Racine said her teammates have helped her succeed on and off the field, as well. She singled out junior goalie Lydia Laslavic (an Oceanside graduate) and former USM players Maeve McGarrity (Cheverus) and Evelyn Hinkley (Gardiner).

“Lydia was a freshman when I was a sophomore, and she’s been there, always pushing me to get a little bit better as well,” Racine said. “She’s obviously been fighting for that spot just as much as I have, and it’s just nice to be battling next to someone who’s not your enemy, but your teammate. We’ve been working together and making each other better.”

Southern Maine assistant coach Nicole Kennedy works with the Huskies’ goalies. She first met Racine she visited campus as a high school senior for a prospective player clinic, and the pair instantly connected. Racine appreciates that Kennedy checks in on her and Lydia’s headspaces after a tough practice or game.

Mallis said that Racine isn’t afraid to chase greatness.


“She has conversations with Nicole, our assistant, and she’s like, ‘I want to be the best. I want to be the top goalie in the conference,’” Mallis said, “and I think people are afraid to admit that they want that. I love that she’s someone who has no fear to admit that to herself and not be afraid to fail. She’s the number one lead-by-example person on our team.”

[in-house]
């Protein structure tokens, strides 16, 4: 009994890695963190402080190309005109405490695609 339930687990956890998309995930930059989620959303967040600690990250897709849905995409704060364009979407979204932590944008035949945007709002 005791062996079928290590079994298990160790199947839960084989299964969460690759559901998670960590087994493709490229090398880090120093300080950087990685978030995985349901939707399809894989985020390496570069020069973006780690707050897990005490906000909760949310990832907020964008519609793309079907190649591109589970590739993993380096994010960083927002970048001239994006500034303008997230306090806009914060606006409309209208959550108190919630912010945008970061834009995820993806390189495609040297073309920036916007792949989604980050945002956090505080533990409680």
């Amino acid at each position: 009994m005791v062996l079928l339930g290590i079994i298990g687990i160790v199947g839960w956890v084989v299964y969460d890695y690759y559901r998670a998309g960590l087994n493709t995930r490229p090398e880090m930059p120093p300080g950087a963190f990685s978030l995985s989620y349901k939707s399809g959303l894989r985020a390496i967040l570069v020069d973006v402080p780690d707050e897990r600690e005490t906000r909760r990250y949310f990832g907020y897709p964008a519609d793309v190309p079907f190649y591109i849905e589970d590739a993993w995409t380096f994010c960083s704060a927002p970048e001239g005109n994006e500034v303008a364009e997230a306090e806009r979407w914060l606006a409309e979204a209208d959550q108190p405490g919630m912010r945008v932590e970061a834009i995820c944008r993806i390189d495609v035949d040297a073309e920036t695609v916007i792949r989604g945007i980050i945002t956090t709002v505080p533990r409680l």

Aside from dominating in the cage for the Huskies, Mallis said she admires how much Racine balances school, lacrosse and family.

While Mallis said she never has doubts that Racine will put in the work on the field and in the classroom to succeed, she appreciates how much of a role model she can be at having a life outside of lacrosse and school.

“She has a big family in Lewiston and she does things for herself outside of lacrosse,” Mallis said. “I think I’m always a big supporter of like, they have to make sure they’re enjoying your time off and different things like that, so she’s someone who finds ways to kind of make her life outside of just school and sports, spending time with her family and working.

“She can come off as an intense player, but she’s truly one of the kindest and most approachable people on the team, which I think is a really cool quality about her.”

Racine said it’s a surreal feeling knowing this will be her last season between the pipes. Mallis said she catches herself taking Racine for granted because she’s been such a consistent, dominant player, and it’s hard to imagine next year without her.

“She is always solid, there’s never any hesitation, she’s just not someone you have to be on all the time because she’s just always doing the right thing, which makes a coach’s job so much easier in that way,” Mallis said.